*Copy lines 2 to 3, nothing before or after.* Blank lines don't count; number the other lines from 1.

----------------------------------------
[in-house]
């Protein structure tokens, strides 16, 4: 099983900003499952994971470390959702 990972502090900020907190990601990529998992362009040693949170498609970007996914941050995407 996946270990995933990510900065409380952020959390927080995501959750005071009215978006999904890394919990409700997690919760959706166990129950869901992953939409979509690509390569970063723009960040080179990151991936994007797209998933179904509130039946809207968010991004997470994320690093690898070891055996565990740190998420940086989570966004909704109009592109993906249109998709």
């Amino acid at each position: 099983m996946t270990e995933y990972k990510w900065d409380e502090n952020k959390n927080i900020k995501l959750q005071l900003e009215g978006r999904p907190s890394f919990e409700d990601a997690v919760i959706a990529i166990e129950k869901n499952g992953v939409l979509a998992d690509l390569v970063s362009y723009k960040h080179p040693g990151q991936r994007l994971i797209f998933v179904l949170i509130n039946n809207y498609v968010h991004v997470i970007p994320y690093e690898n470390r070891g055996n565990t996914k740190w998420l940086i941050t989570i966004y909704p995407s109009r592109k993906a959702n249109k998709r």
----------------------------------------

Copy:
């Protein structure tokens, strides 16, 4: 099983900003499952994971470390959702 990972502090900020907190990601990529998992362009040693949170498609970007996914941050995407 996946270990995933990510900065409380952020959390927080995501959750005071009215978006999904890394919990409700997690919760959706166990129950869901992953939409979509690509390569970063723009960040080179990151991936994007797209998933179904509130039946809207968010991004997470994320690093690898070891055996565990740190998420940086989570966004909704109009592109993906249109998709």
């Amino acid at each position: 099983m996946t270990e995933y990972k990510w900065d409380e502090n952020k959390n927080i900020k995501l959750q005071l900003e009215g978006r999904p907190s890394f919990e409700d990601a997690v919760i959706a990529i166990e129950k869901n499952g992953v939409l979509a998992d690509l390569v970063s362009y723009k960040h080179p040693g990151q991936r994007l994971i797209f998933v179904l949170i509130n039946n809207y498609v968010h991004v997470i970007p994320y690093e690898n470390r070891g055996n565990t996914k740190w998420l940086i941050t989570i966004y909704p995407s109009r592109k993906a959702n249109k998709r």